Corneal neovascularization studies

Under general anesthesia with intraperitoneal injection of ketamine and chloropromazine (50 mg/kg and 5 mg/kg, respectively), corneal neovascularization in mice were generated by application of a 2 mm sized filter soaked with 2 µL of 1 N NaOH to the central cornea for 40 sec followed by immediate rinsing with normal saline for 40 sec, a widely used mouse model for pathological corneal neovascularization. Isoliquiritigenin or resveratrol (100 µM in saline eye drops) was applied topically (5 µL) to the burned eyes 4 times daily for 7 consecutive days. Control eyes were similarly burnt but treated with saline only. At day 7, eyes were photographed under a slit lamp. All mice were killed and their corneas were collected and subjected to conventional histology with hematoxylin-eosin (H&E) staining and immunohistochemistry as detailed below.

Histology and immunohistochemistry

Eyeballs were either fixed with formalin or snap-frozen in Optimal Cutting Temperature (OCT) compound (Sakura Finetechnical, Tokyo, Japan). Formalin-fixed tissues were stained with H&E. For immunofluorescence staining, cryosections (6 µm) were prepared from OCT-embedded eyeballs and were fixed in ice-cold acetone for 10 min. The sections were blocked with 10% normal goat serum for 15 min and then stained with PE-conjugated anti-CD31 monoclonal antibody (1:100, BD Biosciences, San Jose, CA, USA) overnight at 4°C. After counterstaining with DAPI, the stained sections were viewed under an Eclipse TE2000-U microscope (Nikon, Japan). Negative controls were stained in parallel by omitting primary antibody.

Reverse-transcription quantitative real-time PCR analysis

Total RNA from mouse corneas was extracted using a NucleoSpin RNAII kit (Macherey-Nagel, Düren, Germany) and reverse transcribed using a PrimeScript RT Reagent Kit (Takara, BIO INC., Shiga, Japan) following the manufacturer’s protoocls. Quantitative PCR analysis of vascular endothelial growth factor (VEGF), basic fibroblast growth factor (bFGF), and transforming growth factor-ß1 (TGF- ß1) was performed in an ABI 7500 Detection System (Applied Biosystems, Foster City, CA, USA) using TaqMan Mastermix (Tiangen Biotech, Beijing China). RPL5 gene was used as internal control. Reactions were carried out with an initial 10-min incubation at 95°C followed by 45 cycles at 95°C for 15 sec and then at 60°C for 1 min. The raw data were analyzed using SDS 7500 software (Applied Biosystems) and Ct values for each gene in each sample were determined. The relative amount of each target gene mRNA to RPL5 was calculated as the 2-ΔCt (where ΔCt = Ct –CtRPL5) and expressed as folds of control. The primers used in quantitative real-time RT-PCR were listed below (Table 1):

Gene Symbol (Accession Number) Primer sequences F: forward; R:reverse Amplico n (bp)

Table 1: Sequences of primers used for RT-qPCR assay.

Statistical analysis

Data from in vitro experiments were derived from at least three independent experiments with duplicated determination each. Variation within treatments is expressed as the standard error (SE) of the mean (SEM) for in vitro assays and SE for in vivo studies. All data were subjected to a one-way ANOVA using the SigmaPlot software and treatment differences were subjected to Tukey’s multiple comparison tests, where P<0.05 was considered significant.


Effects of herb-derived small molecules on EC proliferation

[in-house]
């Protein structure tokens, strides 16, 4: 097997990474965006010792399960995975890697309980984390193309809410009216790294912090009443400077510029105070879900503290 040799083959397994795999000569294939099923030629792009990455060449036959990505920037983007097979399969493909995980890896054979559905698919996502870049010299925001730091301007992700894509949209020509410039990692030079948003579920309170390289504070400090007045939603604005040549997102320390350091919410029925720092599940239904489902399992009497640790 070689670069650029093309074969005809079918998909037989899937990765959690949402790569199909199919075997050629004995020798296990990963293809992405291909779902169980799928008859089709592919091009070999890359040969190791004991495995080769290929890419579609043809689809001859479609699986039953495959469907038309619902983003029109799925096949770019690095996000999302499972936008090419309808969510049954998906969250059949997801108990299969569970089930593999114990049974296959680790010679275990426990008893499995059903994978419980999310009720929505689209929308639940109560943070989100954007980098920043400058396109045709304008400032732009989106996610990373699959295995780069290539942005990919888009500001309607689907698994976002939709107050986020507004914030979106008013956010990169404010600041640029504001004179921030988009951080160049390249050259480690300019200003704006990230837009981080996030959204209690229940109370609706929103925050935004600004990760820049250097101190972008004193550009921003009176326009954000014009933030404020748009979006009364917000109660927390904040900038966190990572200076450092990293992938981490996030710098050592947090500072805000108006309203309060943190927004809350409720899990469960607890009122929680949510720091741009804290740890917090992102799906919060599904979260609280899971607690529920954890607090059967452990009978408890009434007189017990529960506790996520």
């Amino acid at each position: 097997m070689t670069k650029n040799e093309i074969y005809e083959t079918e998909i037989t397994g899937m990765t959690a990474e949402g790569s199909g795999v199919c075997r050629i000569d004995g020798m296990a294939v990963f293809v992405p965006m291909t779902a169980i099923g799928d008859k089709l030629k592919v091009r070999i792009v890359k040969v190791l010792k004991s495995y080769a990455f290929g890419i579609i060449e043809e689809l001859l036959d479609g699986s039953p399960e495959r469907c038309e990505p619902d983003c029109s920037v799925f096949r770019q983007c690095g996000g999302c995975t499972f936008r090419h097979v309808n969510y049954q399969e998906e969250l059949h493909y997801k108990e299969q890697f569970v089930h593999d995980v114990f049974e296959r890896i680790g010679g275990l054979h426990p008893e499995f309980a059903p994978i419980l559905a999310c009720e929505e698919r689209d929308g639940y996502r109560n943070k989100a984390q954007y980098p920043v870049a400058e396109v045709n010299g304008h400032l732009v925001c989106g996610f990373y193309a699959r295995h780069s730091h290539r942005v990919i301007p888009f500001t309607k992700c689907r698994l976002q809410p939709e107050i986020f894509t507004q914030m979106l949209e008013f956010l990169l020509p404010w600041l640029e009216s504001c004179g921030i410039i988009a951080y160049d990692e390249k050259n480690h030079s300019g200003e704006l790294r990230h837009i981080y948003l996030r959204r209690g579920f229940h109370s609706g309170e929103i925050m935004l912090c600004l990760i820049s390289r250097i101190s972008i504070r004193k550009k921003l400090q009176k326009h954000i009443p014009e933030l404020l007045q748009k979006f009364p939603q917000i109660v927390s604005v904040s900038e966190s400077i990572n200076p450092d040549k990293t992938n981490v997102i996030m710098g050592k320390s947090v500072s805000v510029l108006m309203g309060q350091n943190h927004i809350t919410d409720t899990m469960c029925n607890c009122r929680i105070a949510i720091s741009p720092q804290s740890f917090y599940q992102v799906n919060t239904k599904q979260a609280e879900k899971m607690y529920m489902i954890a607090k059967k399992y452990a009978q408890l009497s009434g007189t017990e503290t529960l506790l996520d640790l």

For this study, 19 pure compounds were carefully selected based on the following reasons. First, the herbs from which these molecules were isolated have been used in complex recipes of traditional Chinese Medicine for treating various angiogenesis-related diseases; and second, these selected chemicals had been thought to be bioactive components responsible for some biological effects of corresponding herb(s). These 19 molecules are arteannuinum succinate, baicalein, berberine hydrochloride, ginkgolide B, ginsenoside Rg3, hydroxycamptothecin, isoliquiritigenin, L-epicatechin, ligustrazine hydrochloride, notoginsenoside R1, procyanidin B2, protocatechuic aldehyde, puerarin, quercetin, resveratrol, salvianic acid A sodium, silybin, tanshinone IIA, and wogonin. Beside we first tested their effects on the proliferation of primary human umbilical vascular ECs (HUVECs). In that regard, cells were cultured in the medium with the presence of vehicle or 40 µM various isolated compounds for 24 h. The results showed that baicalein, tanshinone II A, resveratrol, ginsenoside Rg3, arteannuinum succinate, berberine hydrochloride, isoliquiritigenin, and 10-hydroxy camptothecin inhibited cell proliferation, whereas ligustrazine hydrochloride, pueraria, notoginsenoside R1, epicatechin, and silybin stimulated cell proliferation as compared to the control (Figure 1). The order of potency for the inhibition of EC proliferation at this concentration is tanshinone IIA˜isoliquiritigenin > arteannuinumsuccinate˜berberinehydrochloride > hydroxycamptothecin > ginsenoside Rg3>resveratrol˜Baicalein, with tanshinone IIA and isoliquiritigenin blocking cell proliferation by 97.0% and 93.7%, respectively. We further tested does-dependent effects of tanshinone IIA and isoliquiritigenin on EC proliferation. Both tanshinone IIA (Figure 2A) and isoliquiritigenin (Figure 2B) dose-dependently inhibited EC proliferation. Tanshinone IIA as low as 5 µM significantly inhibited EC proliferation with 10 µM and 20 µM concentrations blocking cell proliferation by 64% and 94%, respectively, whereas isoliquiritigenin at =10 µM concentrations was ineffective with 10 µM reducing proliferation by 42%, suggesting that low-dose tanshinone IIA is more potent than isoliquiritigenin in inhibiting EC proliferation. To confirm that the effect of Tanshinone IIA and isoliquiritigenin in our experiments was on cell proliferation, rather than due to induction of cell death, we assessed if tanshinone IIA and isoliquiritigenin induce apoptosis of HUVECs. In that regard, cells were treated with various doses of tanshinone IIA or isoliquiritigenin for 24 h. The results showed that tanshinone IIA or isoliquiritigenin ISL at =80 µM had no effect on cell apoptosis (data not shown). Since the long-term purpose of this study is to identify herb-derived small molecules that will be potentially used in managing human neovascularization diseases, we focused following studies on these two most potent compounds that inhibited HUVEC proliferation.